A Spiritual House

See full series: 2021
See full series: studies-in-1-and-2-peter

A Spiritual House

Sermon by  Thomas Thornhill Jr

Passage: 1 Peter 2:4-10


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1 Peter 2:4-10 (1)


Today, we continue our study of 1 Peter, a letter written to Christians facing trials and tribulations.  He has sought to encourage them to hope in Christ, but also to grow so that they could endure whatever they faced.  The past few lessons contain applications for living the Christian life.  We have talked about purifying our souls, loving one another, laying aside hypocrisy and craving the pure and unpolluted milk of the word as a baby craves milk (regularly).  Today, we find a description of our relationship with Him – actually it is two descriptions, that of a spiritual house and that of a priesthood.  We will address each of these individually, though they are certainly related.

The spiritual house is the temple (the place where God meets with His people), and the priesthood is those qualified to serve therein, offering unto Him sacrifices.   In this lesson we want to address the holy temple, and in the next the holy priesthood.


  1. A spiritual house
    1. We come to Him as living stones
      1. First note that we come to Him – meaning that we approach Jesus, or accept our relationship with Him. That means obey the gospel (Galatians 3:27, Hebrews 7:25 speaks of His being to save those who come to God through Him)
      2. As a living stone – this first usage describes Christ as the living stone. Truly He is a stone and living (having been raised from the dead).  More on this in our next point.
      3. He was both rejected by men but chosen by God and precious.
    2. We also (like Jesus) are being built up a spiritual house
      1. We also are as living stones – Just as Jesus is a living stone, so are we. BUT let us not forget that our life is in Him.  Colossians 2:13, speaking of Gentiles, notes that they had been made alive in Him.  Ephesians 2:4-5 associates this with the grace of God that saves us.
        Romans 6:3-4 speaks of being “raised to walk in newness of life.”
      2. We are being built up a spiritual house
        1. The idea of being built up is ongoing construction. One earth, we are never done with our work.
        2. Is the spiritual house a reference to each of us as individuals, or the church? A good case could be made for this being the church –
          1. The church is made up of individuals, and each of us are part of that “structure” – 1 Corinthians 12:27 speaks of being the body of Christ and members individually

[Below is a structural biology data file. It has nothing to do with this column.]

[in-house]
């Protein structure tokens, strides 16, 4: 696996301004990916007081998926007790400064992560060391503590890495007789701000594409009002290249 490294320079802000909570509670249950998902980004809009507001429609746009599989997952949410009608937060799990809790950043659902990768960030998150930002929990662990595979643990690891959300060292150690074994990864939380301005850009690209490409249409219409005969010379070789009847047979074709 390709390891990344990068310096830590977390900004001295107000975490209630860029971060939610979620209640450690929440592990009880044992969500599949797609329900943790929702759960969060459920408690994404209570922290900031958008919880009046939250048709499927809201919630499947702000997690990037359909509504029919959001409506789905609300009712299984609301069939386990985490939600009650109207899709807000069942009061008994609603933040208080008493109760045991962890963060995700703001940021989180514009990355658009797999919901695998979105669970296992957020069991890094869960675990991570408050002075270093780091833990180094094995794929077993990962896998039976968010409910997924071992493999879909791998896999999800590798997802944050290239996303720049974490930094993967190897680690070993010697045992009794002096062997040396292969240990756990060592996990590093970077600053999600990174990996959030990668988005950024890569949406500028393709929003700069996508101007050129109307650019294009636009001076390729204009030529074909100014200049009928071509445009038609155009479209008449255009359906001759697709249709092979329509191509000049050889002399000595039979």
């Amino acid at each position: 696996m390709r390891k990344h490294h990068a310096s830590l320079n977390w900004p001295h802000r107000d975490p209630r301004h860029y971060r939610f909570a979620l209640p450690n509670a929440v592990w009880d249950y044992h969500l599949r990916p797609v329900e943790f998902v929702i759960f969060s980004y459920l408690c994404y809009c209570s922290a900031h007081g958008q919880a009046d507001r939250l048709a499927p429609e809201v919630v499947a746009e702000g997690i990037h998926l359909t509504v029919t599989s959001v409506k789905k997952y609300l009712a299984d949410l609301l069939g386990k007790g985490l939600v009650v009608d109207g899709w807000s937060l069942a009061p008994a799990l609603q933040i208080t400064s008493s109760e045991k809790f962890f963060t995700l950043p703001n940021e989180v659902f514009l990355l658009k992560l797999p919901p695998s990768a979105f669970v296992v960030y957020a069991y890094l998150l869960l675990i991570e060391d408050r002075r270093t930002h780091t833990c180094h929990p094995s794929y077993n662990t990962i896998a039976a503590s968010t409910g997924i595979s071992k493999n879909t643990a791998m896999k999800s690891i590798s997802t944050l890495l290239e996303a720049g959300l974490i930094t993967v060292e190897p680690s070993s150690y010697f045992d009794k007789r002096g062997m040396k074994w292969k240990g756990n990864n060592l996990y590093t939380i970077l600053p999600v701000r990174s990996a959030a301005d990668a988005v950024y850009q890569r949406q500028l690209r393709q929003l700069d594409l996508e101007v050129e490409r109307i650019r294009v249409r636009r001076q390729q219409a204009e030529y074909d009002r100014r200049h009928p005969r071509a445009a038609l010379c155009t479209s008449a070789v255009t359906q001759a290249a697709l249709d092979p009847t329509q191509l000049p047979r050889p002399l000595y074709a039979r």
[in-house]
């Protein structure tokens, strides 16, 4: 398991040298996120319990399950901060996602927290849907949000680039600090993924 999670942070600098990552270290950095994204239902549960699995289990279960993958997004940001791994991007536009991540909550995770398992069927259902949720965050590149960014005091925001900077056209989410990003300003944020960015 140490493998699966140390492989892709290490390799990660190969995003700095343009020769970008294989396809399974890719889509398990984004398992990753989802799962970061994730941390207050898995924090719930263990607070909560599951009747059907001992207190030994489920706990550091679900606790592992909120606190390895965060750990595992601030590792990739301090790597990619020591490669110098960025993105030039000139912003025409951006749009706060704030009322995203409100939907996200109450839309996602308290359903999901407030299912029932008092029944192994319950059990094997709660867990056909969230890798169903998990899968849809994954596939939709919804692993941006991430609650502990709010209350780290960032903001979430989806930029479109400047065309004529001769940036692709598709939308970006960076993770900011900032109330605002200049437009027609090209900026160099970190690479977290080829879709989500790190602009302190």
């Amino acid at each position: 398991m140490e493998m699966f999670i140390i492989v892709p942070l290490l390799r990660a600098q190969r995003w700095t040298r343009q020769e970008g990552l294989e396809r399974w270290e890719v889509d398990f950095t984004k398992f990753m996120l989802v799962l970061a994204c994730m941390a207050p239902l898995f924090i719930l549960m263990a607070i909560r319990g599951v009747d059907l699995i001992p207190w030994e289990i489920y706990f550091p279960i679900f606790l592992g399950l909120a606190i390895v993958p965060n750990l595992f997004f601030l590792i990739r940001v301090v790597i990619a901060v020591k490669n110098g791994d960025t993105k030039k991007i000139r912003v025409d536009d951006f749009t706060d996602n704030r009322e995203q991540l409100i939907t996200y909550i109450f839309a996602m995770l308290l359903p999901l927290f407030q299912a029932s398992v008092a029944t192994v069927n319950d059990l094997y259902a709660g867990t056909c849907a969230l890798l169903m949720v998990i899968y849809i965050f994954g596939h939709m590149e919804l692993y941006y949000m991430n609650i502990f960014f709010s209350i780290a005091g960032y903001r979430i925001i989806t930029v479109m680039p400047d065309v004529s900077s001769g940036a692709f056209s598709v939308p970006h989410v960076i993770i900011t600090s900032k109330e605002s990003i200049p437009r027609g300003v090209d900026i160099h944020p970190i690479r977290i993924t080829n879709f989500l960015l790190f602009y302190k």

2. Hebrews 3:4-6, For every house is built by someone, but He who built all things is God. And Moses indeed was faithful in all His house as a servant, for a testimony of those things which would be spoken afterward, but Christ as a Son over His own house, whose house we are if we hold fast the confidence and the rejoicing of the hope firm to the end.
          3. 1 Corinthians 3:9-11 which speaks of us being “God’s building” and building on the foundation of Jesus (more about the foundation later)
          4. 1 Corinthians 3:16 makes reference to the congregation being “the temple of God and the Spirit of God dwells in you.” I contend that the “spiritual house” in our text could be a spiritual temple.  Why?  Because of the work being done therein.
          5. Ephesians 2:19-22 speaks of how we are fellow citizens and members of the household of God, having been built on the foundation of the apostles and prophets, Jesus Christ Himself being the chief cornerstone, in whom the whole building, being fitted together, grows into a holy temple in the Lord, in whom you also are being built together for a dwelling place of God in the Spirit.
          6. Thus we can see continued references us being a building, being built up with Christ being the living stone where we begin.
        3. The point here is that in Christ, we are being built up (together) to be able to faithfully serve Him together. Be reminded that in dealing with outward forces, we need each other (1 Peter 1:22, 2:1, etc.)
      3. Even a holy priesthood to offer spiritual sacrifices – priests did their work in the temple, especially the sacrifices. But ours are spiritual sacrifices. (Our next lesson)
  2. Jesus, a stone
    1. Recall that in vs. 4, Peter refers to Jesus as a living stone – this is interesting as stones are typically inanimate objects, and even when we metaphorically refer to something as a stone, we usually mean it as that (Or acting like that, e.g., stone cold, stone faced, he froze like a stone, he stood firm like a rock, etc.). In this, I believe the ultimate point of a stone is something strong and immovable (especially in building).